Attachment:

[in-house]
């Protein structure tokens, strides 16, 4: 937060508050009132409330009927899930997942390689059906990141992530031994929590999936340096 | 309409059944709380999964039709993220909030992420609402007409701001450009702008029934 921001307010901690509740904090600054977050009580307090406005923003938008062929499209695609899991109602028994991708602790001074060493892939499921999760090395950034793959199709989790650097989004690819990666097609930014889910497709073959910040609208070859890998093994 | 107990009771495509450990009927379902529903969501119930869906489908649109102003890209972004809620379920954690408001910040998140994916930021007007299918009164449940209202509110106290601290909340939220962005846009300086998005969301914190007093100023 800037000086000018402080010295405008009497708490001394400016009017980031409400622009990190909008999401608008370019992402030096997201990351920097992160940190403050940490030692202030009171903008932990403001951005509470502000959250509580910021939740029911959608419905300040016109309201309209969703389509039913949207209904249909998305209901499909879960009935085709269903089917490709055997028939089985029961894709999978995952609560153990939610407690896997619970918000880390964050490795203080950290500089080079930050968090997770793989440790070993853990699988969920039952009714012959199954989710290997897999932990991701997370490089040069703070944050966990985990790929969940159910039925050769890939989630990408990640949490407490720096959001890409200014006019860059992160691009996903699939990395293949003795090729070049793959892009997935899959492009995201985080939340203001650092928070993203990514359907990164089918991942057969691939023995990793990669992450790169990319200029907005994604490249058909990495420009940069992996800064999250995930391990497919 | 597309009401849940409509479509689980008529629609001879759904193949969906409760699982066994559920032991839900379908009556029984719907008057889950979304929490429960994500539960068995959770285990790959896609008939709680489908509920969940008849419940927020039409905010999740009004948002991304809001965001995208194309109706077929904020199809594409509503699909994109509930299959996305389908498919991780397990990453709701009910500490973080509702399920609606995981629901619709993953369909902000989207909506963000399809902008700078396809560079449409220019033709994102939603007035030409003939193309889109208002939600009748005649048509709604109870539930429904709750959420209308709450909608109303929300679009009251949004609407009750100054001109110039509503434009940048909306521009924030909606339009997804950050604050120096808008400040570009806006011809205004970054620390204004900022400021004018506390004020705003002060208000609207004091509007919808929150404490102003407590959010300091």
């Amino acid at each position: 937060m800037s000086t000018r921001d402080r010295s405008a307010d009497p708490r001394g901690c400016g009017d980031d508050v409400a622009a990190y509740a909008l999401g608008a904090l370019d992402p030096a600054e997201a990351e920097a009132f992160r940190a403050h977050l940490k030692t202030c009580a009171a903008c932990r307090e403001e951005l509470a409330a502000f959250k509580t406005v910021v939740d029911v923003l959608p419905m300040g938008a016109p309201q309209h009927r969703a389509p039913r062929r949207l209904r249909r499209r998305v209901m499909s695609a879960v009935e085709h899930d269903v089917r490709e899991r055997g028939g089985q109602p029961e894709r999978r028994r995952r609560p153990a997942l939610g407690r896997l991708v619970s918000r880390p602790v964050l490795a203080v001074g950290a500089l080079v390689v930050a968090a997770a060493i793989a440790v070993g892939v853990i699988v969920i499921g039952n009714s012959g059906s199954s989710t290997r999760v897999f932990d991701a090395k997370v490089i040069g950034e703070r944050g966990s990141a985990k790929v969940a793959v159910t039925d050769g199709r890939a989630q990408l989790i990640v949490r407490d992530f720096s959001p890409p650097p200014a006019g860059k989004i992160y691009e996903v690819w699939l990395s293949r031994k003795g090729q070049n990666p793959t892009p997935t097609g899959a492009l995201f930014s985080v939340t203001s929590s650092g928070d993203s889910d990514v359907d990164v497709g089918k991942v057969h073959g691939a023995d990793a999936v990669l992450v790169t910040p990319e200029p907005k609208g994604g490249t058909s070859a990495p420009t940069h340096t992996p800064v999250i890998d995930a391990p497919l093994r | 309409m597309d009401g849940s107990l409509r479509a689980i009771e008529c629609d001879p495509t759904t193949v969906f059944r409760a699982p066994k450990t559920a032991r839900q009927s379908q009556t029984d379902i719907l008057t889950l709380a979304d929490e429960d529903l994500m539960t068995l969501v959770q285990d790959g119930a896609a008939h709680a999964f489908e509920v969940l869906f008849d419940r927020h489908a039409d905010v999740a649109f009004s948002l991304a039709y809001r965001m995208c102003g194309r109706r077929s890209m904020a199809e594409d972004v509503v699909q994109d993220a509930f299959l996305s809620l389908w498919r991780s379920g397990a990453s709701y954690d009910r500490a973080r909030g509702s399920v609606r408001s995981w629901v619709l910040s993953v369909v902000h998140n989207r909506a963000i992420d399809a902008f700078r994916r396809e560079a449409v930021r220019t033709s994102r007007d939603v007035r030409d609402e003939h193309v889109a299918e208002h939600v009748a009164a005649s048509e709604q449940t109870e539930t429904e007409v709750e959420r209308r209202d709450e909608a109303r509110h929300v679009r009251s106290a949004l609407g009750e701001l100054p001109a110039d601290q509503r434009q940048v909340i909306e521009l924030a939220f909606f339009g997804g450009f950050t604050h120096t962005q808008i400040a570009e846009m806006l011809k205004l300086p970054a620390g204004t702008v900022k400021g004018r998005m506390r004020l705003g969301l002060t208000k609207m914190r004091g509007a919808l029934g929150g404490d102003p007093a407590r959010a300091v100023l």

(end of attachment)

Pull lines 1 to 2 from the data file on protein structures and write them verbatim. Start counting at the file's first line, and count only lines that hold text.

[in-house]
């Protein structure tokens, strides 16, 4: 937060508050009132409330009927899930997942390689059906990141992530031994929590999936340096 | 309409059944709380999964039709993220909030992420609402007409701001450009702008029934 921001307010901690509740904090600054977050009580307090406005923003938008062929499209695609899991109602028994991708602790001074060493892939499921999760090395950034793959199709989790650097989004690819990666097609930014889910497709073959910040609208070859890998093994 | 107990009771495509450990009927379902529903969501119930869906489908649109102003890209972004809620379920954690408001910040998140994916930021007007299918009164449940209202509110106290601290909340939220962005846009300086998005969301914190007093100023 800037000086000018402080010295405008009497708490001394400016009017980031409400622009990190909008999401608008370019992402030096997201990351920097992160940190403050940490030692202030009171903008932990403001951005509470502000959250509580910021939740029911959608419905300040016109309201309209969703389509039913949207209904249909998305209901499909879960009935085709269903089917490709055997028939089985029961894709999978995952609560153990939610407690896997619970918000880390964050490795203080950290500089080079930050968090997770793989440790070993853990699988969920039952009714012959199954989710290997897999932990991701997370490089040069703070944050966990985990790929969940159910039925050769890939989630990408990640949490407490720096959001890409200014006019860059992160691009996903699939990395293949003795090729070049793959892009997935899959492009995201985080939340203001650092928070993203990514359907990164089918991942057969691939023995990793990669992450790169990319200029907005994604490249058909990495420009940069992996800064999250995930391990497919 | 597309009401849940409509479509689980008529629609001879759904193949969906409760699982066994559920032991839900379908009556029984719907008057889950979304929490429960994500539960068995959770285990790959896609008939709680489908509920969940008849419940927020039409905010999740009004948002991304809001965001995208194309109706077929904020199809594409509503699909994109509930299959996305389908498919991780397990990453709701009910500490973080509702399920609606995981629901619709993953369909902000989207909506963000399809902008700078396809560079449409220019033709994102939603007035030409003939193309889109208002939600009748005649048509709604109870539930429904709750959420209308709450909608109303929300679009009251949004609407009750100054001109110039509503434009940048909306521009924030909606339009997804950050604050120096808008400040570009806006011809205004970054620390204004900022400021004018506390004020705003002060208000609207004091509007919808929150404490102003407590959010300091």